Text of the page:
Many drivers have long suspected that their vehicle’s speedometer does not provide an accurate reading, often displaying a higher speed than GPS navigation systems or speedometer apps. But why is this the case? The answer lies in Australian Design Rules (ADRs), which enforce strict guidelines for car manufacturers regarding speedometer accuracy. According to the ADRs, speedometers must report a speed between 0% under and 10% above the actual speed. To adhere to these regulations, car manufacturers typically set the speedometer about 5% above the real speed, resulting in readings that are higher than the actual velocity.
Emeritus Professor Michael Regan from the University of New South Wales explains that this intentional discrepancy in speedometer readings is due to the tolerance requirement imposed by the ADRs. However, there is another factor at play that contributes to the speedometer’s inaccuracy over time – tire wear. A vehicle’s speedometer is calibrated based on brand-new tires with their maximum circumference. As tires wear down from normal usage, their circumference decreases. Consequently, the speedometer continues to display a higher speed than the actual velocity.
To mitigate this issue, drivers can opt for higher-profile tires when it is time to replace their old set. Increasing the sidewall height by a few millimeters results in a larger overall circumference, effectively reducing the speedometer’s tolerance. However, it is crucial to note that not all tires, vehicles, and speedometers are the same. Before making any changes, drivers should thoroughly research and ensure that their modifications comply with legal standards. The replacement tires should not deviate more than 15mm in size from the largest and smallest sizes listed on the placard. Additionally, other specifications, such as load rating and speed rating, listed on the placard, must also be taken into account.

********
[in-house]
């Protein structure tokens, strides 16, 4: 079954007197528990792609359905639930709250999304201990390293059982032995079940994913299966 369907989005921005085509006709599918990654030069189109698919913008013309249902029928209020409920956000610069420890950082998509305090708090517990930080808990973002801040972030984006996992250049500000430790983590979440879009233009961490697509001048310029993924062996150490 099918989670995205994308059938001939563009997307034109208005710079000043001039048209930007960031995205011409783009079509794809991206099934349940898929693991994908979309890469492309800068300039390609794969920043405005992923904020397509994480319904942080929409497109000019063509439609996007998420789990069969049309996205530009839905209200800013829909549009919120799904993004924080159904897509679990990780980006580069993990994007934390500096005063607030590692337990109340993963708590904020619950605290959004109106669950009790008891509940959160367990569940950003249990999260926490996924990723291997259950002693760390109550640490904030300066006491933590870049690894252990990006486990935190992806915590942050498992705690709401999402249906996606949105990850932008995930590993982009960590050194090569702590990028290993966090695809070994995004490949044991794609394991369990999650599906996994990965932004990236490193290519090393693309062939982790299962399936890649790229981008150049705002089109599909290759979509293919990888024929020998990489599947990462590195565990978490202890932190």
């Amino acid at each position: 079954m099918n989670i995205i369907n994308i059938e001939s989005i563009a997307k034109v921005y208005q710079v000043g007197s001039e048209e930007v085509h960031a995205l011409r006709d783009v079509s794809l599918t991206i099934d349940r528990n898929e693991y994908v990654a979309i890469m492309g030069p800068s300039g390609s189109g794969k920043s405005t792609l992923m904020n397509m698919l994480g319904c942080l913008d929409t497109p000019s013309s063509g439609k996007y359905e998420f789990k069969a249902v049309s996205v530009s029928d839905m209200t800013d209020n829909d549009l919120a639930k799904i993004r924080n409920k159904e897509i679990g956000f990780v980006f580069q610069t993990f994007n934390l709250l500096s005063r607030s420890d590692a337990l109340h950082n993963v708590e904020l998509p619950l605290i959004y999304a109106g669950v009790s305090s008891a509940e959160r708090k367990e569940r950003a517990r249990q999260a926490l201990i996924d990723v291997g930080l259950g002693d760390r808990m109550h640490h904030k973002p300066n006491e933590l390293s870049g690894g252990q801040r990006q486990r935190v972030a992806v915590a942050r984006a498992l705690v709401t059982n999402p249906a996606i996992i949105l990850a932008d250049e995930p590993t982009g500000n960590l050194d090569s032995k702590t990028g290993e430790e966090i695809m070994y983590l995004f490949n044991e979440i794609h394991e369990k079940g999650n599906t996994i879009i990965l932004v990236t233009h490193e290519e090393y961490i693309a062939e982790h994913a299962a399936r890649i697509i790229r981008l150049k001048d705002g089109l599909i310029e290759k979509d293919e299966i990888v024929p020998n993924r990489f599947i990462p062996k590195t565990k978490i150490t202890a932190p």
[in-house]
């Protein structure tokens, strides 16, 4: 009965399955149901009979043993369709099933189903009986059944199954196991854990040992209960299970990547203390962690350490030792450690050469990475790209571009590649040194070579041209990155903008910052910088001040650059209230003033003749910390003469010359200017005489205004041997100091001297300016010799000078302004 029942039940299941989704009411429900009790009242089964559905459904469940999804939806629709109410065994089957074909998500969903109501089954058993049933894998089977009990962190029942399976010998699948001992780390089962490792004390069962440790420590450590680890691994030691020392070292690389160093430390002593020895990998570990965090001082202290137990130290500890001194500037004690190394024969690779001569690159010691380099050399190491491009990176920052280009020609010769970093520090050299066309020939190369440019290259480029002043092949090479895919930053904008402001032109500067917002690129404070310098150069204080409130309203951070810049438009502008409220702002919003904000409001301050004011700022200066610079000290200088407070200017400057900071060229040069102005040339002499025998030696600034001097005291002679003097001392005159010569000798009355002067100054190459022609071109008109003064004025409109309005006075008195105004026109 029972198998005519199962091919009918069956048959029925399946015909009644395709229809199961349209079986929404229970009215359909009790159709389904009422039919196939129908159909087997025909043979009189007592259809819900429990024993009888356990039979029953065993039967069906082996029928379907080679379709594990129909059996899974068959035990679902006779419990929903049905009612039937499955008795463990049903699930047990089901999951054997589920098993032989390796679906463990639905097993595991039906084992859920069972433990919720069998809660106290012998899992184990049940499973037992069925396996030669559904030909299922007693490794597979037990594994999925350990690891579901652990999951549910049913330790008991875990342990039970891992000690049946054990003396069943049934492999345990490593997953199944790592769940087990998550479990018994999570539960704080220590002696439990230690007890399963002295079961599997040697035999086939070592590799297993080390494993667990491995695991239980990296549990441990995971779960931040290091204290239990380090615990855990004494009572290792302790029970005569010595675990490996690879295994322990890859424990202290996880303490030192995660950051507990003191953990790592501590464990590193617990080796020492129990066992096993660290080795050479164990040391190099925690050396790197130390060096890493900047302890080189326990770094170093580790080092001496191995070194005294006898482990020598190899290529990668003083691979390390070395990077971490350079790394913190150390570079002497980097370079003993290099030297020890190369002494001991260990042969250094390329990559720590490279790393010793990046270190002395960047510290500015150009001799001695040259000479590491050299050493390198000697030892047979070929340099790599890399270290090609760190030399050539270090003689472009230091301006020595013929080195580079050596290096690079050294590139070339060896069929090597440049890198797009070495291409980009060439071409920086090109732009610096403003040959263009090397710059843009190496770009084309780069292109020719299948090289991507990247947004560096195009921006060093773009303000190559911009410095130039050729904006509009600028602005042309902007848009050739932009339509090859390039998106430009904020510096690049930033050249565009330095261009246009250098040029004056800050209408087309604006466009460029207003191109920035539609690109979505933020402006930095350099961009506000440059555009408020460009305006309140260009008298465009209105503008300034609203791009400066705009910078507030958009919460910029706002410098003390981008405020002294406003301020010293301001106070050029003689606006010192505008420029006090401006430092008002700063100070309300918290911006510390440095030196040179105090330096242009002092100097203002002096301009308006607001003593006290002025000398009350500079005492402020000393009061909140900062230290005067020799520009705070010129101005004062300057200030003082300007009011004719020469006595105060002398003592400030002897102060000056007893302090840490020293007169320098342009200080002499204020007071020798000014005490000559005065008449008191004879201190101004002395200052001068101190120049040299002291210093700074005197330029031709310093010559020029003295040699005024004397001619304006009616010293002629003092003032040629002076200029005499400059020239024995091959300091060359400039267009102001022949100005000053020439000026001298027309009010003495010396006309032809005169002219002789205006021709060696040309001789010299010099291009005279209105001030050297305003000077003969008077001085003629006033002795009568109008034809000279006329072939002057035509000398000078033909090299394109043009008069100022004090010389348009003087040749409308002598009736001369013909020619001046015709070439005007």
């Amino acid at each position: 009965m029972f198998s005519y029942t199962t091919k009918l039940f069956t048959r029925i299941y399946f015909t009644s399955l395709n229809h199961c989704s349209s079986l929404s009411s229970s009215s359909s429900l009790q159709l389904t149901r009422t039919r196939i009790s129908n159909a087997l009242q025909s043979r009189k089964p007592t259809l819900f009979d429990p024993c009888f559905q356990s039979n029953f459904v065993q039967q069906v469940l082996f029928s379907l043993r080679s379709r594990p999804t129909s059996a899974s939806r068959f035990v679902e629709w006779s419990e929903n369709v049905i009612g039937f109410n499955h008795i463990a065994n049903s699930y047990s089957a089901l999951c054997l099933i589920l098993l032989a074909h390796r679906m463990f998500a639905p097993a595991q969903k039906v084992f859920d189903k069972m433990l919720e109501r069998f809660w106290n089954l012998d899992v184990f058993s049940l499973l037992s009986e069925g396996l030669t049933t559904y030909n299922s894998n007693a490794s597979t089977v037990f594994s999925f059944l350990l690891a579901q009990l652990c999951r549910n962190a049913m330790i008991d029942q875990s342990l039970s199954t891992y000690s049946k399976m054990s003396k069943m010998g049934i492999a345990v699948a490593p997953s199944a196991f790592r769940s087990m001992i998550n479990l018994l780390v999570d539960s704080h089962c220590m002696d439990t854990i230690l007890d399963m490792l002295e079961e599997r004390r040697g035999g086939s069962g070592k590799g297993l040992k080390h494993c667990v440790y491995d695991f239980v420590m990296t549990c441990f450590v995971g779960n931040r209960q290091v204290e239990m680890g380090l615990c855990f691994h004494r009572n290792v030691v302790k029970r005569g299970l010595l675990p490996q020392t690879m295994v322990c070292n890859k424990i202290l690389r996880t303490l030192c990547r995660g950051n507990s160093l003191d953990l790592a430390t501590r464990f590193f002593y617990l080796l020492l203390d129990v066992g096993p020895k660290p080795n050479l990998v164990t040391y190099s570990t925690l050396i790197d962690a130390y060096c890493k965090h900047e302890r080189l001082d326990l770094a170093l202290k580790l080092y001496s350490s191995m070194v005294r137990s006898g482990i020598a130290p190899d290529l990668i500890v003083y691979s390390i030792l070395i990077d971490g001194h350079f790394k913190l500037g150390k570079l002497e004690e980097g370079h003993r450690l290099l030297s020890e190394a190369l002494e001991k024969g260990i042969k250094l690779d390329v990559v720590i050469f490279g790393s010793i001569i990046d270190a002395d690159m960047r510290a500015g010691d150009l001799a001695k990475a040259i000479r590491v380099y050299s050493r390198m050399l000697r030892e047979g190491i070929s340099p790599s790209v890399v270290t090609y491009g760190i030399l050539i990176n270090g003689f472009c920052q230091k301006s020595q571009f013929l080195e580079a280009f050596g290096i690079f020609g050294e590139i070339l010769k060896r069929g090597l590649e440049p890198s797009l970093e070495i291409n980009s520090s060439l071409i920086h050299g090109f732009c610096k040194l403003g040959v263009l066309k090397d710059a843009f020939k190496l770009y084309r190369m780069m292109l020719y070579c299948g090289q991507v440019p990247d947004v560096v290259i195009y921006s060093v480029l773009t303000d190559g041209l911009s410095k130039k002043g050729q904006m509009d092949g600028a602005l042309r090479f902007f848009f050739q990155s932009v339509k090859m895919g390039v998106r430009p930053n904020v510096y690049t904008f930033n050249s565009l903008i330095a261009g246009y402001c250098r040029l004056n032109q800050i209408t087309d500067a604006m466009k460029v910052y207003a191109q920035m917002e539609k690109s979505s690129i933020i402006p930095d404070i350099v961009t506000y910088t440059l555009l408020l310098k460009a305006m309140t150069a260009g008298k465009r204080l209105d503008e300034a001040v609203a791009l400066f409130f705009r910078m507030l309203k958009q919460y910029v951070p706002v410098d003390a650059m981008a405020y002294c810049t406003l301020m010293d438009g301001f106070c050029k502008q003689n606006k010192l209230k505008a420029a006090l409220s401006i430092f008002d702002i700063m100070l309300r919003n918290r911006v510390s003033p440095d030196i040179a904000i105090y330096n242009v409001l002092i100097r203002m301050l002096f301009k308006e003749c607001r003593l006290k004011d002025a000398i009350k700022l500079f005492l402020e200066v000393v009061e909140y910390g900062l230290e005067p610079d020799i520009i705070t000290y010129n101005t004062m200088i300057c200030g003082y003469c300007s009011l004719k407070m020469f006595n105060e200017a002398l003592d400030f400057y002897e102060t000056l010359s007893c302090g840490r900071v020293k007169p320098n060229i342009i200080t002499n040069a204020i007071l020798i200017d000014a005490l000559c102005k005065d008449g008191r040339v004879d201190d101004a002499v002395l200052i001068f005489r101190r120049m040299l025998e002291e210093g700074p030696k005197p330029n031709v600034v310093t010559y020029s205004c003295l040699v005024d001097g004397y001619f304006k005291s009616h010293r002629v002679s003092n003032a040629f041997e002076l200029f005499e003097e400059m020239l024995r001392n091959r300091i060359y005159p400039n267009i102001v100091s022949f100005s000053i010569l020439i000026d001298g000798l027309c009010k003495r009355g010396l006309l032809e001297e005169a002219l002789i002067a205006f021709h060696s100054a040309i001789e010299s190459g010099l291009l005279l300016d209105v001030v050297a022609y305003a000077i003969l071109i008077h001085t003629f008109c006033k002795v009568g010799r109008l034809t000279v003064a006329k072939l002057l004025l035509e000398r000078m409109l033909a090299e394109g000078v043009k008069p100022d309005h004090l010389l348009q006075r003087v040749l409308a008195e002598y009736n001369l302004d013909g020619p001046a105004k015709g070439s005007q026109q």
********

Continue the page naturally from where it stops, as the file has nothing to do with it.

Alternatively, drivers can rely on GPS devices for more accurate speed readings or adjust their driving based on the known discrepancy in their car’s speedometer. While GPS systems tend to offer greater precision than mechanical speedometers, it is important to be aware of any potential limitations or inaccuracies that may apply in specific situations.
Frequently Asked Questions (FAQ)
Q: Why does the speedometer show a higher speed than GPS or speedometer apps?
A: The speedometer is intentionally set to display a slightly higher speed to comply with Australian Design Rules, which mandate a tolerance range of 0% under to 10% above the actual speed.
Q: Does tire wear affect the accuracy of the speedometer?
A: Yes, as tires wear down, their circumference decreases, leading to a higher speed reading on the speedometer compared to the actual velocity.
Q: Can changing to higher-profile tires improve speedometer accuracy?
A: Yes, increasing the sidewall height of the tires results in a larger overall circumference, effectively reducing the discrepancy between the speedometer reading and the actual speed.
Q: Are all tires, vehicles, and speedometers the same?
A: No, it is crucial to research and ensure that any modifications or replacements comply with legal standards and are compatible with the specific vehicle and speedometer.
Q: Are GPS devices more accurate than mechanical speedometers?
A: GPS devices generally provide greater accuracy, but it is important to be aware of any potential limitations or inaccuracies that may arise in certain situations.